(Reuters) A Nato fleet is being deployed to the Aegean Sea immediately in a bid to end the flow of refugees crossing the sea into Europe from Turkey.
Announcing the deployment, which will see refugee boats met by warships rather than coastguards, Nato secretary-general Jens Stoltenberg said action would be taken “without delay”.
It comes after Greece declared Turkey a “safe third country”, giving it the legal framework to turn back asylum-seekers and to actively deport those who have arrived back across the Mediterranean.
In a press conference, Mr Stoltenberg insisted the deployment of Nato’s Standing Maritime Group 2 was “not about stopping or pushing back refugee boats”.
The fleet, including warships from a range of Western countries and currently under German command, “will be tasked to conduct reconnaissance, monitoring and surveillance of the illegal crossings in the Aegean sea in cooperation with relevant authorities”, he said.
The US Secretary of Defense, Ash Carter, said: “There is now a criminal syndicate that is exploiting these poor people and this is an organised smuggling operation.
“Targeting that is the way that the greatest effect can be had … That is the principal intent of this.”
At the same time, it was announced that Nato will step up its counter-terror efforts on the border between Turkey and Syria.
And Mr Stoltenberg said Nato would “step up” its efforts in the international coalition against Isis, following a request from the US.
“We have just agreed that Nato will provide support to assist with the refugee and migrant crisis,” Mr Stoltenberg said.
“The goal is to participate in the international efforts to stem the illegal trafficking and illegal migration in the Aegean.”
“It is important to respond swiftly,” he said. “Because this crisis affects all of us.”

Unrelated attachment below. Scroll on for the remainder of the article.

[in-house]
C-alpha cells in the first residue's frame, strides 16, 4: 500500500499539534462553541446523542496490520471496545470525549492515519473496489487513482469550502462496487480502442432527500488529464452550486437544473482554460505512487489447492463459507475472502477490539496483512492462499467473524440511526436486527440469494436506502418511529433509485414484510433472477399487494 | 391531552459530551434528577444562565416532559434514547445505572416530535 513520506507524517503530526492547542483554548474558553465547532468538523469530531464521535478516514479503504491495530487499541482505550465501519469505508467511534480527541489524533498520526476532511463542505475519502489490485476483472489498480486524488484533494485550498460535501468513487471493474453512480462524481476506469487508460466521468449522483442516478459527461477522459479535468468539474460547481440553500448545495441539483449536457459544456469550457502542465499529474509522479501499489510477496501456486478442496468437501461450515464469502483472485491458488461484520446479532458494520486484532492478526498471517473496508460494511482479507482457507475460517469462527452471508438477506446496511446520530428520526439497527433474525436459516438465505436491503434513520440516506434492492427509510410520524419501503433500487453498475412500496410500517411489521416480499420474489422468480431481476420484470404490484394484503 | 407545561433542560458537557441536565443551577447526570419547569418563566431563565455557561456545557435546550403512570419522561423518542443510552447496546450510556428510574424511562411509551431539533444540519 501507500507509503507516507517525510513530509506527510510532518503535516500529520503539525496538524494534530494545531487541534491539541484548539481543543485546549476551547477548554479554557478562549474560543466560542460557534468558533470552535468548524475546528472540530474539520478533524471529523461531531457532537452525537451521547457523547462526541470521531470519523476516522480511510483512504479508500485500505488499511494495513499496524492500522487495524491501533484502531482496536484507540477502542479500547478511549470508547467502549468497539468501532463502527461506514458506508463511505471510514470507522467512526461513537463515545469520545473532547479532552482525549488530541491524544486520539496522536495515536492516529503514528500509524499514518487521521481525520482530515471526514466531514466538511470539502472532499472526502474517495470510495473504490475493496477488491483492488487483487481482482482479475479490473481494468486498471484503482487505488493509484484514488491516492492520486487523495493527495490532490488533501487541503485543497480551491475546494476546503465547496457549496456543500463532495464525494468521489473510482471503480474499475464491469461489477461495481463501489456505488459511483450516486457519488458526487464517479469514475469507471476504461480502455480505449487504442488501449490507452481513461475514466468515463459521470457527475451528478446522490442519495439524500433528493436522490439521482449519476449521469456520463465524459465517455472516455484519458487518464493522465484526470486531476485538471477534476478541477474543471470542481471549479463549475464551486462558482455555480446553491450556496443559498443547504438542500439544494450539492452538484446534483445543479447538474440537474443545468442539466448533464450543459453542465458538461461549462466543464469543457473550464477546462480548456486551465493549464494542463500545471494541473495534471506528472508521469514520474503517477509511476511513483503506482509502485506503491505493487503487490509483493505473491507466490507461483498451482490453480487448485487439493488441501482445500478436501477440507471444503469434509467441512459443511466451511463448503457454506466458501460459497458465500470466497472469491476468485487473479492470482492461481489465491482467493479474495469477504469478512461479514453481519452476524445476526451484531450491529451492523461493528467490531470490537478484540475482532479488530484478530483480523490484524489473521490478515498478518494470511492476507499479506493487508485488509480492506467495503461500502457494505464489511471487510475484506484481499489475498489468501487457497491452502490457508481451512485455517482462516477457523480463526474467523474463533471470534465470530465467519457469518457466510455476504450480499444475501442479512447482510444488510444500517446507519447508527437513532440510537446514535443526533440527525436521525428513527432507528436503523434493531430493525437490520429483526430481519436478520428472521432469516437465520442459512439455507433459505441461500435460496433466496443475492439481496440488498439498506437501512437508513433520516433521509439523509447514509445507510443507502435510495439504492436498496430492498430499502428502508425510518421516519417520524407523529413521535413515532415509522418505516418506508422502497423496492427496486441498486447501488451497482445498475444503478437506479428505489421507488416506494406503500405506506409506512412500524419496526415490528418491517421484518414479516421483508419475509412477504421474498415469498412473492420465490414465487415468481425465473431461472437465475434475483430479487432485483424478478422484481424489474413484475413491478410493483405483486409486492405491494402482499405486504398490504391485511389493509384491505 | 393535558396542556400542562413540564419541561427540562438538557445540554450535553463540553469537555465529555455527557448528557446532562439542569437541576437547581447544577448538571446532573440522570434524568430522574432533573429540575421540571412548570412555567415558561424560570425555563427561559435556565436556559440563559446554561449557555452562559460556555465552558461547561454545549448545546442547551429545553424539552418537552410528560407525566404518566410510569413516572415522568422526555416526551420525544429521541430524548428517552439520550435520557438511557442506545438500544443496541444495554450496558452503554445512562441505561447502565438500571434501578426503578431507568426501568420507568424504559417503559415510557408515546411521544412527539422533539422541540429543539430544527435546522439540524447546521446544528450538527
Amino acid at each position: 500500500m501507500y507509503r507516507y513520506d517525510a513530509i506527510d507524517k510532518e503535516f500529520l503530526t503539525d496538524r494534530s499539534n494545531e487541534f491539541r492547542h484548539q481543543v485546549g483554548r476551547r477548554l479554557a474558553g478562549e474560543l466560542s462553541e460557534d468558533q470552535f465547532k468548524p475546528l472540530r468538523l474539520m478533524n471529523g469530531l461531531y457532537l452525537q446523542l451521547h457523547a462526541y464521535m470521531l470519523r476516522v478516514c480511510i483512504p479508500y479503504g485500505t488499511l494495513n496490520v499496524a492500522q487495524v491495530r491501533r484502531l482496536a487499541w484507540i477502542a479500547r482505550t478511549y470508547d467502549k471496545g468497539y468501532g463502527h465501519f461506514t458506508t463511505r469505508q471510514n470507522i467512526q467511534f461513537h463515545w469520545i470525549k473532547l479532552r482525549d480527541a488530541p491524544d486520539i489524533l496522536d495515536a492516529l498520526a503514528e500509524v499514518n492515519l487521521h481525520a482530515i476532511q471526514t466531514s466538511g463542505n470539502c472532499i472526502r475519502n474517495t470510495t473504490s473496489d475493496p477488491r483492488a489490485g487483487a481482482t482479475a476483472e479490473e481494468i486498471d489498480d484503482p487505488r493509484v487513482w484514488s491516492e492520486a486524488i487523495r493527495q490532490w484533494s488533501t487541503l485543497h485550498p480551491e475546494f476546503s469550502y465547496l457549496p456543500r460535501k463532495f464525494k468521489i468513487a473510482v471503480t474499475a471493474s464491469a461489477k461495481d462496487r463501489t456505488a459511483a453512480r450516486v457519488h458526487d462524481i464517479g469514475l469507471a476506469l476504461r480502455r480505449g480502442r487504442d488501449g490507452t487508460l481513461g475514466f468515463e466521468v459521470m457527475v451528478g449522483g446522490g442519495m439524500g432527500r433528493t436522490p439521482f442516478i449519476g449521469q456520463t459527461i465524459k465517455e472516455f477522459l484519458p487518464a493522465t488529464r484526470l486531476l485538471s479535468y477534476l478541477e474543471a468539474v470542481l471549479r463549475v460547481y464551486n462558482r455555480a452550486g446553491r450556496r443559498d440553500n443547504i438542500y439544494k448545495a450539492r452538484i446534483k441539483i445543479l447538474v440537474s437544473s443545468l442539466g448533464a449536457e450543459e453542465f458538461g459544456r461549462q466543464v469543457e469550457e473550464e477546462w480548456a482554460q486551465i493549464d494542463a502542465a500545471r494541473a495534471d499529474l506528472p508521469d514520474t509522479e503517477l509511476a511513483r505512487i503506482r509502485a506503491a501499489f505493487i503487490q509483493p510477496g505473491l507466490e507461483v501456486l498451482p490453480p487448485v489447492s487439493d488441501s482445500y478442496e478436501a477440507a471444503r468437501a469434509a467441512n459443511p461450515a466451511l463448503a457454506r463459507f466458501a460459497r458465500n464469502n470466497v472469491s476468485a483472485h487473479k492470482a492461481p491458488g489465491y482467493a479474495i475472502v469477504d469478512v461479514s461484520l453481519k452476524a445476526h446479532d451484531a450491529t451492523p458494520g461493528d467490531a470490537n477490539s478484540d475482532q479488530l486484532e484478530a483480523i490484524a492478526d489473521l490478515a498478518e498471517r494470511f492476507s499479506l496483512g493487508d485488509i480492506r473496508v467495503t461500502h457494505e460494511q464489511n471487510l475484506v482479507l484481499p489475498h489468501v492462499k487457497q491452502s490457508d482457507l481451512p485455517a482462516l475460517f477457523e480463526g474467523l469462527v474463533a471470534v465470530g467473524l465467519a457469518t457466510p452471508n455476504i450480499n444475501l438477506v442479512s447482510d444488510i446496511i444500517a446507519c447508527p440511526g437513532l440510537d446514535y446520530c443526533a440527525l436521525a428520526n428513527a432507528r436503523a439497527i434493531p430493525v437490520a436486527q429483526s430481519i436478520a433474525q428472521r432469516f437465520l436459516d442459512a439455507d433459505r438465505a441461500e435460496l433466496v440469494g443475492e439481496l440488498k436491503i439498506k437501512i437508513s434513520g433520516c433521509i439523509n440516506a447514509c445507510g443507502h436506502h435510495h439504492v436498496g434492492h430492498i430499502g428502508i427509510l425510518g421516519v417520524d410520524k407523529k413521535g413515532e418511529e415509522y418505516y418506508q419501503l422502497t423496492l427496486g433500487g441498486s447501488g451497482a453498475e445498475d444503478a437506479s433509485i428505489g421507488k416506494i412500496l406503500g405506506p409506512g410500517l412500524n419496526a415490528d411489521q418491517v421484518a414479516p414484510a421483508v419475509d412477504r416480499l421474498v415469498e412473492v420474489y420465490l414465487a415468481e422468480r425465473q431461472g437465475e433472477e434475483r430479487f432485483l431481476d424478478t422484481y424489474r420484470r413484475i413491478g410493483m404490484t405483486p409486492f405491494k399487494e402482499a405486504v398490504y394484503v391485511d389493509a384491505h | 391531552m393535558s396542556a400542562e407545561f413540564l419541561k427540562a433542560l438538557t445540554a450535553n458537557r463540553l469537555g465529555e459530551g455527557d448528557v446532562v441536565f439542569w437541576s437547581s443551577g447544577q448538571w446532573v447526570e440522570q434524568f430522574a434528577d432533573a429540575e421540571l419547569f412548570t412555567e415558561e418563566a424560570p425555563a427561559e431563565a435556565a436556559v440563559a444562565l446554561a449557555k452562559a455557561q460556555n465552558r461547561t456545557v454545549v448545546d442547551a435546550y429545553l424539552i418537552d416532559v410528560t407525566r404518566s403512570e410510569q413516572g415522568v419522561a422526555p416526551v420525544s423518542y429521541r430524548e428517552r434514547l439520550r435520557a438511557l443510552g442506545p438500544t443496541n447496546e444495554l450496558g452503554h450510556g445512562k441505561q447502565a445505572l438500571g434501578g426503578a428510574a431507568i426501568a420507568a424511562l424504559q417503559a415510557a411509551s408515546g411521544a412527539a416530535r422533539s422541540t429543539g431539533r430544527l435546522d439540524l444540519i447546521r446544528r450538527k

Germany has said it will take part in the mission in collaboration with Greece and Turkey, while the US said it “fully supports” the plan.
It is initially expected to involve five warships stationed for Standing Maritime Group 2 currently near Cyprus, but Mr Stoltenberg indicated more ships could be moved to the Aegean if required.
A government source told Reuters Germany is expected to contribute at least one other ship.
The extent to which the Nato vessels will interact with refugee boats remains unclear.
Nato diplomats said that rather than direct intervention, intelligence gathered about people-smugglers is likely to be handed over to Turkish coastguards to allow them to combat the traffickers more effectively.
Yet there have been numerous incidents where interactions between larger coastguard ships and refugee boats have resulted in the latter being capsized, and it is not known how people smuggler captains will react to sighting a large Nato warship in their path.
Nato confirmed that any refugees it “saves” from the vessels will be taken back to Turkey. According to Reuters, the Greek and Turkish coastguards will continue to operate exclusively within their own territorial waters.